Left Behind: The Exclusion of Children and Adults with Disabilities from Reform and Rights Protection in the Republic of Georgia

Eric Mathews, Laurie Ahern, Eric Rosenthal, James Conroy, Lawrence C. Kaplan, Robert M. Levy, Karen Green McGowan

This hard-hitting report by Disability Rights International (DRI) is the product of a 3-year investigation into the orphanages, adult social care homes and other institutions that house children and adults with disabilities in the Republic of Georgia. Over the past decade, the Government of Georgia has undertaken an ambitious child care reform process. As a result, the majority of its state-run institutions for children without disabilities have been closed and replaced with community services that enable vulnerable families to keep their children at home. DRI reports, however, that institutionalized children with disabilities were largely excluded from this reform process. UNICEF and USAID report that the institutional population in Georgia’s state-­‐run orphanages has decreased by more than 90% since 2005— leaving less than 150 children in state-­‐run institutions. This number, however, does not include children living in church- run institutions. It does not include the children who live in Georgia’s six residential boarding schools for children with disabilities. Nor does it account for the many children who have been permanently transferred to adult institutions over the course of a decade. According to DRI, as the government was closing state-run orphanages, children were being transferred to these other forms of segregated environments.  

The report notes that local organizations, with the assistance of UNICEF and international donors, have made important steps forward in promoting foster care, small group homes and day care centers to promote deinstitutionalization of children in Georgia. Some children with mild disabilities are benefiting from recently created foster care services for children with disabilities, however, DRI reports that neither foster care services nor small group homes were considered “designed” or “equipped” for children with more severe disabilities. As a result, DRI points out that for Georgia’s children with disabilities in orphanages who are prevented from taking advantage of any of the existing community services, lifelong institutionalization remains the only option. According to DRI, the exclusion of many children and adults with and without disabilities from reforms has permitted life-­‐threatening abuse, neglect and segregation to continue in Georgia’s orphanages and other institutions. DRI reports that children with disabilities are subjected to physical and emotional neglect and abuse, and many children are denied life-­‐saving medical treatment simply because they have a disability. It states that its investigators witnessed infants dying slow painful deaths because of the intentional withholding of medical care; children who are subjected to the neglect and lack of stimulation that leads to self-­‐ abuse; and children whose disabilities were so worsened by lack of appropriate one-­‐on-­‐one care that they had become permanently bed-­‐ridden. In one orphanage, DRI documented a 30% death rate for children with disabilities over an 18-­‐month period in 2009-­‐2010. Those who survive to adulthood are warehoused indefinitely.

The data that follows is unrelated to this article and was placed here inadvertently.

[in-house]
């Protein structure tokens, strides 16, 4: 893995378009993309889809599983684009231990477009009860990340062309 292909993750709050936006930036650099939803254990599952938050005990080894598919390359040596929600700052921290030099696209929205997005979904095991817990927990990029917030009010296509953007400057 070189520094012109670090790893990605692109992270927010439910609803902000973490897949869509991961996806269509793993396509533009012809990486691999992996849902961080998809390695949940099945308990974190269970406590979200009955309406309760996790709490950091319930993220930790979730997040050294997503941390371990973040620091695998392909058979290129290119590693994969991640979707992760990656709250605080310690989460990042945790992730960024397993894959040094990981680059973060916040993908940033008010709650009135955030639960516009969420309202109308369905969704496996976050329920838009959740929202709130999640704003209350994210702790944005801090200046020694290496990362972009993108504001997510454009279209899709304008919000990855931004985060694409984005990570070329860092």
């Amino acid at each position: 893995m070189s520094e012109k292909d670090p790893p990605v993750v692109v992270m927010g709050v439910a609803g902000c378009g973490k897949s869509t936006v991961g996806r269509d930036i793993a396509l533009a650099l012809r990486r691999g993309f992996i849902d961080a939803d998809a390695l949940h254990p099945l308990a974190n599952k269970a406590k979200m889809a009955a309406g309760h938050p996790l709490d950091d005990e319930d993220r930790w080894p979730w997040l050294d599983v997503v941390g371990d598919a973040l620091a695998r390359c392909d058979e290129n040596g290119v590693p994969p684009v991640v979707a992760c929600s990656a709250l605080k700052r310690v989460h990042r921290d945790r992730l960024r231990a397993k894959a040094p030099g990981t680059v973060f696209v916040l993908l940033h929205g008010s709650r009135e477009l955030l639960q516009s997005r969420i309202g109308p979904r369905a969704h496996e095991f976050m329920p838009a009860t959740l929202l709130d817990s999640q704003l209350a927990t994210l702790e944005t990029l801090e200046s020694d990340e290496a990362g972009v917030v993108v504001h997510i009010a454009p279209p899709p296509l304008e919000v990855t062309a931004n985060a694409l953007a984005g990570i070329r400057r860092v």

In addition to children and adults with disabilities, the report also highlights that all children in Georgia’s church-­‐run institutions are completely excluded from deinstitutionalization reforms. A parallel system of orphanages exists under the authority of the Georgian Orthodox Church. While the government is shutting down state-­‐run orphanages, it continues to fund the establishment of new orphanages run by the church. Because these facilities are completely unregulated, they create particularly serious risks to human rights. The exact numbers of children in these facilities are off the public record but the report quotes estimates of between 1,200 to 1,500 children.

In 2009, the Republic of Georgia signed the UN Convention on the Rights of Persons with Disabilities (CRPD) and committed itself to the treaty’s principle of inclusion. While taking valuable steps to integrate non-­‐disabled children into society, the reports states “Georgia chose to leave the most vulnerable people behind—children and adults with disabilities.”  The report also questions the role of international agencies and donors in this process. It points out that while the Republic of Georgia was closing state-­‐run institutions for children without disabilities, the United States government and other international organizations provided funding for the building or renovation of new institutions for persons with disabilities— perpetuating segregated care for Georgia’s most vulnerable population. DRI concludes that Georgia and international donor organizations have failed to live up to the obligations of CRPD articles 19 and 32 and it calls on the government to take immediate action to include all persons with disabilities in its deinstitutionalization reforms.

©Disability Rights International